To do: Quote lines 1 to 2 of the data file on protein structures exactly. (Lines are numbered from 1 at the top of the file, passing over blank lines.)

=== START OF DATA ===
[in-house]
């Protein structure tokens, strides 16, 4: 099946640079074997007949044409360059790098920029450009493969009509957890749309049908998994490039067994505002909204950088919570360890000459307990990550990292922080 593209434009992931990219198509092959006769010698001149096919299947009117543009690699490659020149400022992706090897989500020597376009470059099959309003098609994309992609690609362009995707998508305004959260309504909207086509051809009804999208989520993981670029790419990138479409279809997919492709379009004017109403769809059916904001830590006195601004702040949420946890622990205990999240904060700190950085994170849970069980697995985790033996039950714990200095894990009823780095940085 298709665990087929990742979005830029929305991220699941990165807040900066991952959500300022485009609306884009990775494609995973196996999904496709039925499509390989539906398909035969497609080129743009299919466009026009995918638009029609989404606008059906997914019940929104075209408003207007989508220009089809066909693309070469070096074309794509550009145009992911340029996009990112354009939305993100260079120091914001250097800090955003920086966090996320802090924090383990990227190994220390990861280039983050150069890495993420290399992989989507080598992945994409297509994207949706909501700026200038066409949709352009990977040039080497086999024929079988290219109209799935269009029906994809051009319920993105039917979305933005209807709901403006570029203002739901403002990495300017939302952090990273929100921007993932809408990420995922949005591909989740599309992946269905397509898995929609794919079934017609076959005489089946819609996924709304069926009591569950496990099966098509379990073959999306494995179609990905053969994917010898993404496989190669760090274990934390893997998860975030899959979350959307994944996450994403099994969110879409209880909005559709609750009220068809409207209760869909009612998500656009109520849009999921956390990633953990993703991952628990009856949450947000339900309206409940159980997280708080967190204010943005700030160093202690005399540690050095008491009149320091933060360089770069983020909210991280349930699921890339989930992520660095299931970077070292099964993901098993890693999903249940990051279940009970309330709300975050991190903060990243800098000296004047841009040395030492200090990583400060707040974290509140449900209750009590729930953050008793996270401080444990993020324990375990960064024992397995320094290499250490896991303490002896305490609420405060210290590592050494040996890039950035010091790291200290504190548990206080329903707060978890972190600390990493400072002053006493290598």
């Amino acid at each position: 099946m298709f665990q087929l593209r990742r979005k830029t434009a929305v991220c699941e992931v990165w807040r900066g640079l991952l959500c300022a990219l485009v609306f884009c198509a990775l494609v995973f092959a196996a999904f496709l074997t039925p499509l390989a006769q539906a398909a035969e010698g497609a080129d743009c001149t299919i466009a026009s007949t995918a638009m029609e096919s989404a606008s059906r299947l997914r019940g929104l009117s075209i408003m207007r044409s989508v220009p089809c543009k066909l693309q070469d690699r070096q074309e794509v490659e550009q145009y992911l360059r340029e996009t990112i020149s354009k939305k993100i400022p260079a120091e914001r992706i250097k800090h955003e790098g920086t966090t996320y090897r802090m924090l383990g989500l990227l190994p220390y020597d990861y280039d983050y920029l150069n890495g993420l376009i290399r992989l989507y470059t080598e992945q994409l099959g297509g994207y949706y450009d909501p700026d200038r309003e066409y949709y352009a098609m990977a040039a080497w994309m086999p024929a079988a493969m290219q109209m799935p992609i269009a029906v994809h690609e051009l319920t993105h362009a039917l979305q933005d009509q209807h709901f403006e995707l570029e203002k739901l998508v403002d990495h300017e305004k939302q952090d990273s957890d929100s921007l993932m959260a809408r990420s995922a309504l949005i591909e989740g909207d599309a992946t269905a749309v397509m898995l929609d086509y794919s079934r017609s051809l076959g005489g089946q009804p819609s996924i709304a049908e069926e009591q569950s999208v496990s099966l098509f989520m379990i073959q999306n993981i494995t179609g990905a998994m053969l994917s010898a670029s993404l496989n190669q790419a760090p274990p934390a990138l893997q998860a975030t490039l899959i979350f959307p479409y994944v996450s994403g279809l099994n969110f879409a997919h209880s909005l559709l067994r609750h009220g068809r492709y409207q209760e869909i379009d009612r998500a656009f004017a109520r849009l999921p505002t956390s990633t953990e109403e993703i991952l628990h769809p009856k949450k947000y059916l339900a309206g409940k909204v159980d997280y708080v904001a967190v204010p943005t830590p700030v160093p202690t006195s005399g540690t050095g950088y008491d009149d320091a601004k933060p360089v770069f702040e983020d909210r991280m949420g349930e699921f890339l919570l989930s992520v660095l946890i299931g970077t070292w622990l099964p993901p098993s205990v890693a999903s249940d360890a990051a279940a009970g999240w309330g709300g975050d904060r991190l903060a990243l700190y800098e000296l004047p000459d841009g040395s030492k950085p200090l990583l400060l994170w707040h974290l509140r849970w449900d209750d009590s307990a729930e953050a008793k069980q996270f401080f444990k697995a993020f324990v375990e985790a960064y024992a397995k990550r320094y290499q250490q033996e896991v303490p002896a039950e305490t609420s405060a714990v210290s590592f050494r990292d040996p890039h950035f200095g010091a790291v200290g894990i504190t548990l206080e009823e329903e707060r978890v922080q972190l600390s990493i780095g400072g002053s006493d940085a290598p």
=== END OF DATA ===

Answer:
[in-house]
């Protein structure tokens, strides 16, 4: 099946640079074997007949044409360059790098920029450009493969009509957890749309049908998994490039067994505002909204950088919570360890000459307990990550990292922080 593209434009992931990219198509092959006769010698001149096919299947009117543009690699490659020149400022992706090897989500020597376009470059099959309003098609994309992609690609362009995707998508305004959260309504909207086509051809009804999208989520993981670029790419990138479409279809997919492709379009004017109403769809059916904001830590006195601004702040949420946890622990205990999240904060700190950085994170849970069980697995985790033996039950714990200095894990009823780095940085 298709665990087929990742979005830029929305991220699941990165807040900066991952959500300022485009609306884009990775494609995973196996999904496709039925499509390989539906398909035969497609080129743009299919466009026009995918638009029609989404606008059906997914019940929104075209408003207007989508220009089809066909693309070469070096074309794509550009145009992911340029996009990112354009939305993100260079120091914001250097800090955003920086966090996320802090924090383990990227190994220390990861280039983050150069890495993420290399992989989507080598992945994409297509994207949706909501700026200038066409949709352009990977040039080497086999024929079988290219109209799935269009029906994809051009319920993105039917979305933005209807709901403006570029203002739901403002990495300017939302952090990273929100921007993932809408990420995922949005591909989740599309992946269905397509898995929609794919079934017609076959005489089946819609996924709304069926009591569950496990099966098509379990073959999306494995179609990905053969994917010898993404496989190669760090274990934390893997998860975030899959979350959307994944996450994403099994969110879409209880909005559709609750009220068809409207209760869909009612998500656009109520849009999921956390990633953990993703991952628990009856949450947000339900309206409940159980997280708080967190204010943005700030160093202690005399540690050095008491009149320091933060360089770069983020909210991280349930699921890339989930992520660095299931970077070292099964993901098993890693999903249940990051279940009970309330709300975050991190903060990243800098000296004047841009040395030492200090990583400060707040974290509140449900209750009590729930953050008793996270401080444990993020324990375990960064024992397995320094290499250490896991303490002896305490609420405060210290590592050494040996890039950035010091790291200290504190548990206080329903707060978890972190600390990493400072002053006493290598």